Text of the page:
First up was finding the boat in the forest of masts in the marina.  This marked the first time we had been around boats and marinas since the plan was born and for me it was an intensely moving few minutes.  The weather was absolutely perfect. As time slowed, blue skies stretched uninterrupted to the horizon. Bright, warm sun glinted off the water. The gentle rhythm of the boats knocking against their berths. It felt like a wonderland.

My reverie was broken when we arrived at the yacht that was to be ours for the day.  She was a beautiful 40ft Danish built vessel called ‘Foxy Lady’ and she certainly was foxy.  Ten years old and pristine.  Stepping on board was a bittersweet experience for me.  She was large, bigger than what we’ll buy. She was beautiful and still looked new. She was more expensive than we could afford.  It’d be like driving a Ferrari and then having to go back to your battered old Holden (although we love our battered old Holden to bits).

We gathered in the cabin to go over basic safety equipment and where to find it, then we learnt the different sections of the boat i.e. galley, head, saloon.  We were given a demonstration of the radio equipment and how to use the head (toilet). I knew I didn’t really need to listen to that part as there was no way in hell I was going to the toilet that day (and I’m pleased to say I didn’t have to. I’ll save my first marine toilet trip for another time.)

Then it was topside to be shown all the rigging and other parts of the yacht.  Even on a yacht that size with six people on board you’re always in someone’s way.  It was at this stage I started thinking that maybe 32 feet isn’t going to be big enough.

After that it was time to motor out of the marina and get sailing.  This is where specifics of what I was being told start to get fuzzy. I was in sensory overload. I was too busy checking out all the boats in the marina. Looking all around me trying not to miss a second and filming (very poorly) for this blog. On the way out of the marina we were told about the navigation markers that we were passing.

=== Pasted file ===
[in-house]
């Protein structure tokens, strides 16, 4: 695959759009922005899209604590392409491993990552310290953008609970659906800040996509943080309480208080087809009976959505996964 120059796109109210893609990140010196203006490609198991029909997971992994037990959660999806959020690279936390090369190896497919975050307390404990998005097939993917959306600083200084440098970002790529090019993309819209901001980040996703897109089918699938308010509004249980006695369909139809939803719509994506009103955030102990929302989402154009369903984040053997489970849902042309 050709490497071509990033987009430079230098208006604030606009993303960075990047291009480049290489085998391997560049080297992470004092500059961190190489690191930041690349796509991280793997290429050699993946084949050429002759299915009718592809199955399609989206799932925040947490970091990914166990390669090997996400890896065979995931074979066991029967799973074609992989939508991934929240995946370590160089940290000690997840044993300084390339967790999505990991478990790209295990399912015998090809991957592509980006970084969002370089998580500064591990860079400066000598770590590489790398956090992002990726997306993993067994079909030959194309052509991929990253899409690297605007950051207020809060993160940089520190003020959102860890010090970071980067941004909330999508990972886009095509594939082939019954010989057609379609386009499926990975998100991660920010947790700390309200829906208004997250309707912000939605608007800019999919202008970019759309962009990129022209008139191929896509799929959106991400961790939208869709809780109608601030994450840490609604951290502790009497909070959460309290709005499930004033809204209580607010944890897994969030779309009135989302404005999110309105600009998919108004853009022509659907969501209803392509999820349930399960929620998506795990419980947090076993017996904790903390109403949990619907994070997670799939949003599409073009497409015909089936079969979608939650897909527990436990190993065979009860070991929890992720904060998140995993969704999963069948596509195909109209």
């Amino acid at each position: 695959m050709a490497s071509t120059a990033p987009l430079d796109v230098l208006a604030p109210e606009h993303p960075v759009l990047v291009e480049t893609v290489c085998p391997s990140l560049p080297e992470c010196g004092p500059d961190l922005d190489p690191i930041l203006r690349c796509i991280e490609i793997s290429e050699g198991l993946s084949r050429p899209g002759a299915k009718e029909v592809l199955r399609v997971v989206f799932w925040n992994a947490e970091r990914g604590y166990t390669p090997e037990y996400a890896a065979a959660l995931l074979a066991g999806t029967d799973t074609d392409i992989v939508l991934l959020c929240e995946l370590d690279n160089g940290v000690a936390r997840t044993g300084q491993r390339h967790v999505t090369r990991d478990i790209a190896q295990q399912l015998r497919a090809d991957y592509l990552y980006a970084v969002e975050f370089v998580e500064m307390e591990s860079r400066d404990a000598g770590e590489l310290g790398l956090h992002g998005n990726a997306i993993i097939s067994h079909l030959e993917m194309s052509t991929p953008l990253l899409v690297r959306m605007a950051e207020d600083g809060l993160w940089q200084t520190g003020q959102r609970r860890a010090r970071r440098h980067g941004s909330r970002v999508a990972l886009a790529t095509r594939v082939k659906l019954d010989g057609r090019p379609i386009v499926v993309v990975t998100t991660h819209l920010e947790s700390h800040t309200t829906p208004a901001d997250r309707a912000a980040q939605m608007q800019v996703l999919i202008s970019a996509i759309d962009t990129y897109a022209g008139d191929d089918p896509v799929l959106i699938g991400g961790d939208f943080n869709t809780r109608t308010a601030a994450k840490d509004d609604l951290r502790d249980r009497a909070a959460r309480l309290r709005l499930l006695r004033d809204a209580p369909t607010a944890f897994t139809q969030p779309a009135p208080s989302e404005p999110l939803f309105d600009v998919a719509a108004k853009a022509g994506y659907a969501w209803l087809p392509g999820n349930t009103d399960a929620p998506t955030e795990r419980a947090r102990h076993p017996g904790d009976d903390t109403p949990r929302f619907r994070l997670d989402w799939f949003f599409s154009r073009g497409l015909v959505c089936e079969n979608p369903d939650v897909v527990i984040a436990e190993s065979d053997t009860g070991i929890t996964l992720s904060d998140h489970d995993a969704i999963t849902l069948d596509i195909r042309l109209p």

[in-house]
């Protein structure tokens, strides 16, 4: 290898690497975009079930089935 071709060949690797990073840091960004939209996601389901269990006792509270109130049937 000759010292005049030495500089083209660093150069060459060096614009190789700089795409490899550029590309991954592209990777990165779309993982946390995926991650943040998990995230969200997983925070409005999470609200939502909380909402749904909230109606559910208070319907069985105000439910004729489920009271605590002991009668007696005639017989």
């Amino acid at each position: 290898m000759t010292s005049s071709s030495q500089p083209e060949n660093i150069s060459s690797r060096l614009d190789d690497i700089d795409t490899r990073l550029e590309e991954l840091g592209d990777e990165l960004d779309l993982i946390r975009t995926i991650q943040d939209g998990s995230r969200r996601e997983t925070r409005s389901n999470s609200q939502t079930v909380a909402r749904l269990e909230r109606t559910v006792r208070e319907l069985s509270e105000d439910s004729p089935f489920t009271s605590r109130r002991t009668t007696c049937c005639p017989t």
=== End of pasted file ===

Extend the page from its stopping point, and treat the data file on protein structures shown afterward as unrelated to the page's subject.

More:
While still under power we were taught about the four points of sail and were given a chance steering into/across each.  From a distance to the casual observer we would’ve been going in slow, large circles.  It was at this point we were involved in our first bit of drama for the day. A marine rescue.

A group of windsurfers were training off to our starboard side when one of the girl’s sail snapped clean off her board and she drifted far from her group. It was a considerable time after that when we spotted her kneeling on top of her board in the recognised distress position (arms behind her head).\

We headed in her direction the radioed the harbour to advise of her presence in the water and our intentions. The harbour master then alerted the windsurfing groups assistance vessels (who weren’t providing much assistance). Ben was instructed to head to the bow, get her attention and offer our assistance. After about five to ten minutes of slowly circling and chatting to her the rescue vessel came and collected her out the water and we motored away.

Not long after that little bit of excitement the sails went up and we were all enlisted to help.  The thing I remember most is the sound of the sails unfurling and the sound they make when the wind catches them.   It was information overload for me. Rob was firing off commands and everyone was scuttling around carrying them out.  I had no idea what I was doing and felt totally out of my comfort zone. It was fantastic!

I think my biggest surprise for the day was realising just how physically demanding sailing is and just how unfit I presently am. My lack of physical strength is concerning me. I want to be a good deck hand who can do everything my skipper asks me to. I’m going to have to get stronger.

We anchored off Green Island for lunch (sadly my hangover combined with the gentle motion of the boat and food gave me my first bout of sea sickness). After eating we were shown how to tie a few basic knots and then went below to learn how to read charts and their symbols.  If you’ve ever seen a nautical chart you’ll know just how much information is shown on them. They’re covered in lines, symbols and notations in a multitude of colours.  Very confusing to the novice sailor.  But we’ll be doing some navigation training later in the year which will teach us what all those lines, symbols and notations mean in greater detail.

After lunch it was time to hoist the sails again and practice our skills at tacking. With the sands of Stradbroke glinting off the bow and the sun on our backs we spent the afternoon tailing and grinding, lazily changing course as we took in the ever changing view. The afternoon was hard work and yet very relaxing.

On our return to harbour, we were treated to a stunning sunset through the clouds which I was too busy piloting to fully appreciate.  It was exciting to get another turn at the helm as we headed back through the channel towards the marina.  My sole focus was the two white lights on shore. I had to have the bow of the yacht lined up with them while steering between the red and green channel markers. All while not hitting any of the oncoming traffic heading out of the marina!  To say I was nervous would be an understatement.

It was sad to have to go back to land after finally getting to be on board a yacht. We didn’t want to leave. But home we went, tired, sore and unbelievably happy.